If you thought Google's Street View was ambitious, or even Google Earth, then the companies latest efforts to "fill in the 'blue' part of the planet" on Google Earth puts the rest to shame. That "blue part", after all, comprises more than 70% of the planet's surface.

Google started mapping the ocean last year and today is announcing that the ocean layer "will become part of the default set of annotations seen by all Earth users".

Over the past year, the company has worked with more than 100 partners adding hundreds of placemarks to more than 20 ocean layers. Google has worked with National Geographic, the National Oceanographic and Atmospheric Administration and the International Union for Conservation of Nature, as well as the Mission Blue Foundation.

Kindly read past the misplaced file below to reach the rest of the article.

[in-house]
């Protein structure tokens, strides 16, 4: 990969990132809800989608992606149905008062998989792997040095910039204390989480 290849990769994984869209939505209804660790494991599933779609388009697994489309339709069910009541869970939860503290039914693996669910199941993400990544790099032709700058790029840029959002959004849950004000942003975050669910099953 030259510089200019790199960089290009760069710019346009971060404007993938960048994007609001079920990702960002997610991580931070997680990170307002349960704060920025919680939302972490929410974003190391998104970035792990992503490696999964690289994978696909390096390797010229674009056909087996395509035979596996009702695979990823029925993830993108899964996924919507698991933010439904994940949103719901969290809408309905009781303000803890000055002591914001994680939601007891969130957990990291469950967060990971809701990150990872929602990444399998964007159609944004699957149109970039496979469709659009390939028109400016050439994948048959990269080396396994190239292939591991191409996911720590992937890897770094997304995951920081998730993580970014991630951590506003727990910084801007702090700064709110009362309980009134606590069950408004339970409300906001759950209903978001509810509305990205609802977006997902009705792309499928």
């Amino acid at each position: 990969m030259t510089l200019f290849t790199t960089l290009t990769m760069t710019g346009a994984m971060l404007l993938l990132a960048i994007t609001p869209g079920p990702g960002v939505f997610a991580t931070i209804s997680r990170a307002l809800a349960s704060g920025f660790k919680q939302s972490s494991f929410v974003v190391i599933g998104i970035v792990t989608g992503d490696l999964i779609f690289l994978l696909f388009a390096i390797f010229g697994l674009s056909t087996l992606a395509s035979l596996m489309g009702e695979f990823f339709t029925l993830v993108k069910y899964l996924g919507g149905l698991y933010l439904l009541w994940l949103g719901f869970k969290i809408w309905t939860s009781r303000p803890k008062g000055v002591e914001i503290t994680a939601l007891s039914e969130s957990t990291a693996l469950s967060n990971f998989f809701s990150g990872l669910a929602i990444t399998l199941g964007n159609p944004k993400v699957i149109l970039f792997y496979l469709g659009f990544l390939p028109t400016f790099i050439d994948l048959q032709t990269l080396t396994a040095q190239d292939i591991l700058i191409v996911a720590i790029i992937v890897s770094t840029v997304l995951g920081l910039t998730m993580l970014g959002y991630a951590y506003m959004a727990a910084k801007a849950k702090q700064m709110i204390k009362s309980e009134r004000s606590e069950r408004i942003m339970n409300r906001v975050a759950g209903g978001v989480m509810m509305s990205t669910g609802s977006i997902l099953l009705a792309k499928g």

The Mission Blue Foundation is working to create a series of protected marine areas called Hope Spots, all of which will be included in today's release.

Google is also offering a "narrated tour" of eight of the proposed locations for "Hope Spots".

While we support the efforts of Google Earth to increase awareness, we have to chuckle, ever so slightly, at one phrase in today's announcement:

One of the greatest things about Earth is that it allows everyone to see and experience the fullness of their planet, from revisiting places they know well to venturing out to formerly unknown mountain peaks, desert vistas, and increasingly, the blue heart of life on Earth.

We know, for some of you out there, for whatever valid reason, you might not be able to get out there and see the world, but for the rest of you, get off your duff and go climb a mountain in person. Go get you some woods, don't let Google do it for you "via satellite".